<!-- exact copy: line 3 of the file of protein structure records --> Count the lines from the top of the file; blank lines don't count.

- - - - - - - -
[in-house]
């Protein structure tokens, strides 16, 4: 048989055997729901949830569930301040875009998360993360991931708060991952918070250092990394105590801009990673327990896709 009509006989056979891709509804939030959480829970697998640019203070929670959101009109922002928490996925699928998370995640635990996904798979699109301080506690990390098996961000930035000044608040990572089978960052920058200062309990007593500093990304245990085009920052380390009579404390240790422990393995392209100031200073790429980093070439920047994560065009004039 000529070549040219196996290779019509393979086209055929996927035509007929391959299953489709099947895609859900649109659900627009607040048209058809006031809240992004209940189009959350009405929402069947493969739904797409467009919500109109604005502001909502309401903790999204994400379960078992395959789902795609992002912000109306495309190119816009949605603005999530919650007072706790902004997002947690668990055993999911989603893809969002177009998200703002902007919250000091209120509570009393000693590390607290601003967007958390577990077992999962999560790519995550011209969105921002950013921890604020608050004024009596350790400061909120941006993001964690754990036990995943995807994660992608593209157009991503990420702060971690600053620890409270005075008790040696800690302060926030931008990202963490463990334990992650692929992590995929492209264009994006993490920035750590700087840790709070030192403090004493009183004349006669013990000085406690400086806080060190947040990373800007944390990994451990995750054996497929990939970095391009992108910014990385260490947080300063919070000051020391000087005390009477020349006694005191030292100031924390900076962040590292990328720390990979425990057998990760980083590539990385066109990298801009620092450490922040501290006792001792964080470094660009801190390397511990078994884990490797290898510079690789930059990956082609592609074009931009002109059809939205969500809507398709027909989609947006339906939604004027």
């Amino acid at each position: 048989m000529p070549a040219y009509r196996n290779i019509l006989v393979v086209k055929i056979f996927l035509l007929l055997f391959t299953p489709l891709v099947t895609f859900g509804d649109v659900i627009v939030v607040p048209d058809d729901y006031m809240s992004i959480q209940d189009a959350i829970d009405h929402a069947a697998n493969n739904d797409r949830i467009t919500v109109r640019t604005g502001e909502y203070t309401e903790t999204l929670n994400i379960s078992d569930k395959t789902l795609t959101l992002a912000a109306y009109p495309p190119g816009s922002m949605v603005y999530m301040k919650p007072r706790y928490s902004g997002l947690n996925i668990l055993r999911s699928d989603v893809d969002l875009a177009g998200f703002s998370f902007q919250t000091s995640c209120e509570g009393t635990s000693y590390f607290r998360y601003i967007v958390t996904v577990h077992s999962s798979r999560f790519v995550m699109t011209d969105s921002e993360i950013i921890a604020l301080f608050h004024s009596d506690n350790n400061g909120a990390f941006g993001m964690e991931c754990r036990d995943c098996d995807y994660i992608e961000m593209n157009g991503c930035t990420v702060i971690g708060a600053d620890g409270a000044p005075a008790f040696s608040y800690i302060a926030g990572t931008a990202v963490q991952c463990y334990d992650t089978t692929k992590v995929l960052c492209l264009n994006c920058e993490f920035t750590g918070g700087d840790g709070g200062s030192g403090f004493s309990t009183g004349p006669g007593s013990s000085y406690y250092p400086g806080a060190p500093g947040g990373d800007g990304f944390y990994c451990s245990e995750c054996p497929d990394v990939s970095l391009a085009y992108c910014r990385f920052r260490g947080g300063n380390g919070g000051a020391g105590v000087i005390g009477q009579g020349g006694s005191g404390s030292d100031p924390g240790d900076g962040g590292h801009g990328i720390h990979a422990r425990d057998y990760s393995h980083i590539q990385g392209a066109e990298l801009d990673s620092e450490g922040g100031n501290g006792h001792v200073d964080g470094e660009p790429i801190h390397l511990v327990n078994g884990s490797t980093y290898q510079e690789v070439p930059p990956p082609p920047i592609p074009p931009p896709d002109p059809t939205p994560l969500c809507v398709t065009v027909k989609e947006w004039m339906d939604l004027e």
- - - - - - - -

């Amino acid at each position: 048989m000529p070549a040219y009509r196996n290779i019509l006989v393979v086209k055929i056979f996927l035509l007929l055997f391959t299953p489709l891709v099947t895609f859900g509804d649109v659900i627009v939030v607040p048209d058809d729901y006031m809240s992004i959480q209940d189009a959350i829970d009405h929402a069947a697998n493969n739904d797409r949830i467009t919500v109109r640019t604005g502001e909502y203070t309401e903790t999204l929670n994400i379960s078992d569930k395959t789902l795609t959101l992002a912000a109306y009109p495309p190119g816009s922002m949605v603005y999530m301040k919650p007072r706790y928490s902004g997002l947690n996925i668990l055993r999911s699928d989603v893809d969002l875009a177009g998200f703002s998370f902007q919250t000091s995640c209120e509570g009393t635990s000693y590390f607290r998360y601003i967007v958390t996904v577990h077992s999962s798979r999560f790519v995550m699109t011209d969105s921002e993360i950013i921890a604020l301080f608050h004024s009596d506690n350790n400061g909120a990390f941006g993001m964690e991931c754990r036990d995943c098996d995807y994660i992608e961000m593209n157009g991503c930035t990420v702060i971690g708060a600053d620890g409270a000044p005075a008790f040696s608040y800690i302060a926030g990572t931008a990202v963490q991952c463990y334990d992650t089978t692929k992590v995929l960052c492209l264009n994006c920058e993490f920035t750590g918070g700087d840790g709070g200062s030192g403090f004493s309990t009183g004349p006669g007593s013990s000085y406690y250092p400086g806080a060190p500093g947040g990373d800007g990304f944390y990994c451990s245990e995750c054996p497929d990394v990939s970095l391009a085009y992108c910014r990385f920052r260490g947080g300063n380390g919070g000051a020391g105590v000087i005390g009477q009579g020349g006694s005191g404390s030292d100031p924390g240790d900076g962040g590292h801009g990328i720390h990979a422990r425990d057998y990760s393995h980083i590539q990385g392209a066109e990298l801009d990673s620092e450490g922040g100031n501290g006792h001792v200073d964080g470094e660009p790429i801190h390397l511990v327990n078994g884990s490797t980093y290898q510079e690789v070439p930059p990956p082609p920047i592609p074009p931009p896709d002109p059809t939205p994560l969500c809507v398709t065009v027909k989609e947006w004039m339906d939604l004027e």